Education, Elections, Jeffco, Uncategorized

Jeffco schools report good news leading into Election Day

Amidst national media coverage for one of the most hotly contested school board elections in history, Jefferson County Public Schools turned out some positive news last week to the families of its 85,000 students.

Results from the first Measures of Academic Progress (MAP) testing show math scores in the district are above the national norms, a sign things are improving, those close to the district say.

All grade levels scored at or above 40 percent in the top two categories (grades three through 10 are tested). Forty percent is the national norm. In grades eight and nine the news was even better, where 53 and 51 percent (respectively) tested either high or high average.

JeffCo Superintendent Dan McMinimee - Photo Credit: Todd Shepherd
JeffCo Superintendent Dan McMinimee – Photo Credit: Todd Shepherd

Also trending the right direction, superintendent Dan McMinimee said, is that fewer students scored in the lower two categories – low and low average – than the national norm of 40 percent.

“While Jeffco Public Schools will not be satisfied until all students are career and college ready, this news is encouraging,” McMinimee said.

This is the first year the district has implemented MAP testing, an online test that is given three times a year to provide teachers with immediate information on how well their students are performing.  It is also administered in English and, for some grades, in science.

The testing is different from many other assessments in that it is adaptively tailored to individual students, providing questions to each student based on how well that student answered a previous question. As students answer the questions correctly, they get more difficult.

Students and teachers get results immediately, and teachers get classroom results the next day—compared to the state’s annual standardized tests, Colorado Measures of Academic Success (CMAS) and Partnership for Assessment of Readiness for College and Careers (PARCC).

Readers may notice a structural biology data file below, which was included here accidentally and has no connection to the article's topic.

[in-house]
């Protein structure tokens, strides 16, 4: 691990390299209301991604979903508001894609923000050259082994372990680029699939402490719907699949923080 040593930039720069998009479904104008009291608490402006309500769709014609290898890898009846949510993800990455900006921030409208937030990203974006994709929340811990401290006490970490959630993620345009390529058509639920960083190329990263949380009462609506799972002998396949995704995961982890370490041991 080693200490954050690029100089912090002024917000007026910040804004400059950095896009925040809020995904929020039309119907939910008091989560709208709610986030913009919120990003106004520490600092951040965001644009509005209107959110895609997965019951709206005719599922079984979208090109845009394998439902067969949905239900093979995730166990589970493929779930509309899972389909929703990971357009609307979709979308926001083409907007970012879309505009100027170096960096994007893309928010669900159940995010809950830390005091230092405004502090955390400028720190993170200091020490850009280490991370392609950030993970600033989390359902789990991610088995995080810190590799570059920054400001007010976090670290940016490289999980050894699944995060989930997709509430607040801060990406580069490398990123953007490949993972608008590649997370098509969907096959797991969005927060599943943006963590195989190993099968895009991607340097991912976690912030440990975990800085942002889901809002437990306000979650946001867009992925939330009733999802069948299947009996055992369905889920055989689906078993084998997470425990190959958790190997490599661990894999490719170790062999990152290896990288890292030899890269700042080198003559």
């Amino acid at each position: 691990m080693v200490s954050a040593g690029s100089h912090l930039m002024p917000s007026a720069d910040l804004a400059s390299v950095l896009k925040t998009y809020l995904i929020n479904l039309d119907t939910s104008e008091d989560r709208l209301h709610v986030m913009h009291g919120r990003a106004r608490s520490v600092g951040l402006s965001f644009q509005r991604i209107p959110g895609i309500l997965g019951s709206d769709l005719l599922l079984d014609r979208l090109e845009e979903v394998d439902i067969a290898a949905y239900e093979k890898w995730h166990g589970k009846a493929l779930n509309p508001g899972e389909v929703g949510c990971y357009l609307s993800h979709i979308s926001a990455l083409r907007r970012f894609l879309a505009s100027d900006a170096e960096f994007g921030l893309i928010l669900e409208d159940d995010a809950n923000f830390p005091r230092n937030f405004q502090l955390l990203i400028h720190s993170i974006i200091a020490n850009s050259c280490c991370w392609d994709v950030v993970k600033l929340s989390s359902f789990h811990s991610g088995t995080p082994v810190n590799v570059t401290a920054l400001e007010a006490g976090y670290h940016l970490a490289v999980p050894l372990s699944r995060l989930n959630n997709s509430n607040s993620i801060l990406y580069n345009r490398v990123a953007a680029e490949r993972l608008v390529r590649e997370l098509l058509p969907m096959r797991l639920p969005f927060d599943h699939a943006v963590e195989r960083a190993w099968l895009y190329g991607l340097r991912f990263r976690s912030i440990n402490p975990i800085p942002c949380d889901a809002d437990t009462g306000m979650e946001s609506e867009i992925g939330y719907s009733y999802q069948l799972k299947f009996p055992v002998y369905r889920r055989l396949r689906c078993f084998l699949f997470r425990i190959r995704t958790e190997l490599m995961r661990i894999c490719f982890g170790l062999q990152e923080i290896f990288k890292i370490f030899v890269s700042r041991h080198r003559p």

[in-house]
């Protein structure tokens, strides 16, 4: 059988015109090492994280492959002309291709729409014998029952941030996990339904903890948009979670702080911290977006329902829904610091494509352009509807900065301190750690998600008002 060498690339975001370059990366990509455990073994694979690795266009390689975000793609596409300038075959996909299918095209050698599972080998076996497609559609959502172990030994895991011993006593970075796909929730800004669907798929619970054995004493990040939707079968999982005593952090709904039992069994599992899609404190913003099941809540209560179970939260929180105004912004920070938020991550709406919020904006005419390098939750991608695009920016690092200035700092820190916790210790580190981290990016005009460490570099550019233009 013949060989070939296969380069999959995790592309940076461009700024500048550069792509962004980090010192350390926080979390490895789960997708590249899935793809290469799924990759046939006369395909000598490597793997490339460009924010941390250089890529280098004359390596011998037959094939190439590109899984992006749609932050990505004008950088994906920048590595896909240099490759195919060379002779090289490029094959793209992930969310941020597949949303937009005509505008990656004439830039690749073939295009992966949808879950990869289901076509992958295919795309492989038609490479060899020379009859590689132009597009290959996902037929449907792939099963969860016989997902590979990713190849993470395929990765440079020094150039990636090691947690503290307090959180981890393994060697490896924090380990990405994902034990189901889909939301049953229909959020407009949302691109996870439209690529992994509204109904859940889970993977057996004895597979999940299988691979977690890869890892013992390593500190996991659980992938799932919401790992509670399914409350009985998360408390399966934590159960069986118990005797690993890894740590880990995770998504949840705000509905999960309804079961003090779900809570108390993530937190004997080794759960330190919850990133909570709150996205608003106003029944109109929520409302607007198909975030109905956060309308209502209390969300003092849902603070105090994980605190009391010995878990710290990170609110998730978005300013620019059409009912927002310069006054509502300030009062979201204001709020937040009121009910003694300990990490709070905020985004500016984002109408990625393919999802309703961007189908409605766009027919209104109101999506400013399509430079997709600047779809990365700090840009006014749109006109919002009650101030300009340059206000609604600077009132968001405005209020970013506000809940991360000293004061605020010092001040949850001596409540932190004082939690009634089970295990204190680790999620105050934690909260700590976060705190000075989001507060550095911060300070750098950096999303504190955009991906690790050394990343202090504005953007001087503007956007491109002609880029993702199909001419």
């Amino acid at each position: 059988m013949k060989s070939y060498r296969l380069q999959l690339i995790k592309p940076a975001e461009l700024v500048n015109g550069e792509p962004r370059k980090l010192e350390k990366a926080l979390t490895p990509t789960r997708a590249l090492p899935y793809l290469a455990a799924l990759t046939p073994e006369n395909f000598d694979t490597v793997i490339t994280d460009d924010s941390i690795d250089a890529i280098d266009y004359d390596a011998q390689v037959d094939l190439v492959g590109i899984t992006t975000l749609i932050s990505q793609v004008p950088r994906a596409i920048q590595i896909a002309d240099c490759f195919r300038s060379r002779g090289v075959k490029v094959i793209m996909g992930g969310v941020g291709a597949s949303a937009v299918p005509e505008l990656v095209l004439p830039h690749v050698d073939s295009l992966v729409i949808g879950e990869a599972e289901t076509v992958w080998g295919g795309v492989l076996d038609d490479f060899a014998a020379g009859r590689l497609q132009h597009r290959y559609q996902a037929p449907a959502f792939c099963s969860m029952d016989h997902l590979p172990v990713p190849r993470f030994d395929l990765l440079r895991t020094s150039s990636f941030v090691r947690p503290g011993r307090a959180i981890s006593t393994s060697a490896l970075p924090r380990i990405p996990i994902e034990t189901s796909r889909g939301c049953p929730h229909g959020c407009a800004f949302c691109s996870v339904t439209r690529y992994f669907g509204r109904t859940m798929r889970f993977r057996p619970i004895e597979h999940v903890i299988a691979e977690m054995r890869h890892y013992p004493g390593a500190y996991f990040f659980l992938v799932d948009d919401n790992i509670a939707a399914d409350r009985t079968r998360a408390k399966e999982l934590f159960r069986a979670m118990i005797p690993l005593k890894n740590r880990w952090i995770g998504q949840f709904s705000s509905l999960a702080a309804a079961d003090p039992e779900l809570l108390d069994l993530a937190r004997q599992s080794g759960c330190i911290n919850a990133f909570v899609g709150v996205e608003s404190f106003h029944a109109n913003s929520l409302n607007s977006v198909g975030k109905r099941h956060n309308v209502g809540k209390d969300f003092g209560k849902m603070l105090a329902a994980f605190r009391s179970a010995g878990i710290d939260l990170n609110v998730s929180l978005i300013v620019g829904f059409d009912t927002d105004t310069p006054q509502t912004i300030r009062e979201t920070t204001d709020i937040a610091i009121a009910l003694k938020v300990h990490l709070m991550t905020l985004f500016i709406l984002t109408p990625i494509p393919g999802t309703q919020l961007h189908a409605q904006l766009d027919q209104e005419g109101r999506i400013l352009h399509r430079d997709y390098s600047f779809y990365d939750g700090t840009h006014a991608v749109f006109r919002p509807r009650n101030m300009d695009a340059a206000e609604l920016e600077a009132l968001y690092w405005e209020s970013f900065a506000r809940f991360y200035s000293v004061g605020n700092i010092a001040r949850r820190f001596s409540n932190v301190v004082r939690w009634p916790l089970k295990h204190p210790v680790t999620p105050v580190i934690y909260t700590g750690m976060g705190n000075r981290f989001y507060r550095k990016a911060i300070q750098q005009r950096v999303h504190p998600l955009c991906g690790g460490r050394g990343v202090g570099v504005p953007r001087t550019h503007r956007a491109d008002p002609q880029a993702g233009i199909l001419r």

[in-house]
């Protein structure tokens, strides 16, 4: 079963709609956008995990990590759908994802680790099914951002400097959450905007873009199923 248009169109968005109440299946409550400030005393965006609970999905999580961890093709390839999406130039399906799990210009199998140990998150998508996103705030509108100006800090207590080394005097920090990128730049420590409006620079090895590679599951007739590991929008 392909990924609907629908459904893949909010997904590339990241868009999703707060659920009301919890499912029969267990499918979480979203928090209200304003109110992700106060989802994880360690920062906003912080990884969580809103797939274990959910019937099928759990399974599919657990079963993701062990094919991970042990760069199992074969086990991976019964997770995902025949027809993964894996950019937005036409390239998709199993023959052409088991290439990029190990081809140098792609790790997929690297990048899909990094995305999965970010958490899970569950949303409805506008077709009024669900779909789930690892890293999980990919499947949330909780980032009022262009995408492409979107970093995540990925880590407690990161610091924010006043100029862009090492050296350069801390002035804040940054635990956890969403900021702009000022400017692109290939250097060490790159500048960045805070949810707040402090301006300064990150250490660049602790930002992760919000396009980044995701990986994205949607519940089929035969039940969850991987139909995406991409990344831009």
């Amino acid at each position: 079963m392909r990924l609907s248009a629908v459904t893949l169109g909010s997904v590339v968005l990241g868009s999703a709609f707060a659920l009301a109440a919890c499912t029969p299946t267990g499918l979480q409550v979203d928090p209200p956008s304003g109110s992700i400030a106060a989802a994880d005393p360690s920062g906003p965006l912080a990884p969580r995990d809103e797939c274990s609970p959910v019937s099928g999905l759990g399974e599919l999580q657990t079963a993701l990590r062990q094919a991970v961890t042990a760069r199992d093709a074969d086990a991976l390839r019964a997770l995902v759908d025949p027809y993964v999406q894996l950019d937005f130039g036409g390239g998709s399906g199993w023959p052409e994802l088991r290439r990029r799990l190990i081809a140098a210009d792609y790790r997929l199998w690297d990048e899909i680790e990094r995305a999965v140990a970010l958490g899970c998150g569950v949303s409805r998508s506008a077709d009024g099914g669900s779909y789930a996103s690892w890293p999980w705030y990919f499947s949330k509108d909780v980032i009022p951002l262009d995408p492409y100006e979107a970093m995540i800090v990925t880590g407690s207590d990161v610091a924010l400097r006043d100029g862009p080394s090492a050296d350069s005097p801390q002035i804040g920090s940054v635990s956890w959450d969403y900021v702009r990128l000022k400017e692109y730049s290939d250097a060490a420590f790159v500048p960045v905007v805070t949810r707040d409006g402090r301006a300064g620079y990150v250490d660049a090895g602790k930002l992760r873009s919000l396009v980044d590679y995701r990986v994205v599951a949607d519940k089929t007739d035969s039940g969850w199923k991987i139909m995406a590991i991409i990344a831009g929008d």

Additionally, MAP requires only half the time to take compared with the district’s previously used options.

Board member Jill Fellman said the news was exciting, adding she hopes the trend will continue after the first of the year when the students will take the test again and get an idea of growth.

“This is great news,” Fellman said. “We need to be cautiously optimistic. Since this is the first year of MAP testing, we will need to have at least one more data point to say the scores are indeed indicative of growth.”

Fellman, who did not run for re-election this year and at times has been critical of the reform members currently up for recall, stopped short of crediting reforms made in the district. She believes it will take three to five years before the full results will be seen, but added that these initial results still deserve recognition.

“The celebration here is one of the outstanding teaching that has been going on in our classrooms over the last several years,” Fellman said.

Also cause for celebration, McMinimee said in his newsletter to parents, is a 92 percent completion rate for the Individual Career Academic Plan (ICAP) available to students in grades seven through 12. According to the Colorado Department of Education, ICAP is “a multi-year process that intentionally guides students and families in the exploration of career, academic and postsecondary opportunities.”

“We continue to celebrate the commitment of our staff and students to building bright futures,” he said.

Finally, McMinimee announced that things look bright outside the classroom, too.

The district received word that all red flags assigned from the state on the district’s financial statement were removed during the last reporting period.

Expenditures were $10 million under budget, and the district was able to dedicate an additional $20.3 million to capital reserves.

“Jeffco Public Schools is grateful for community partners … who dedicated time and resources to making our schools places where students thrive and our community blossoms,” McMinimee said.

 

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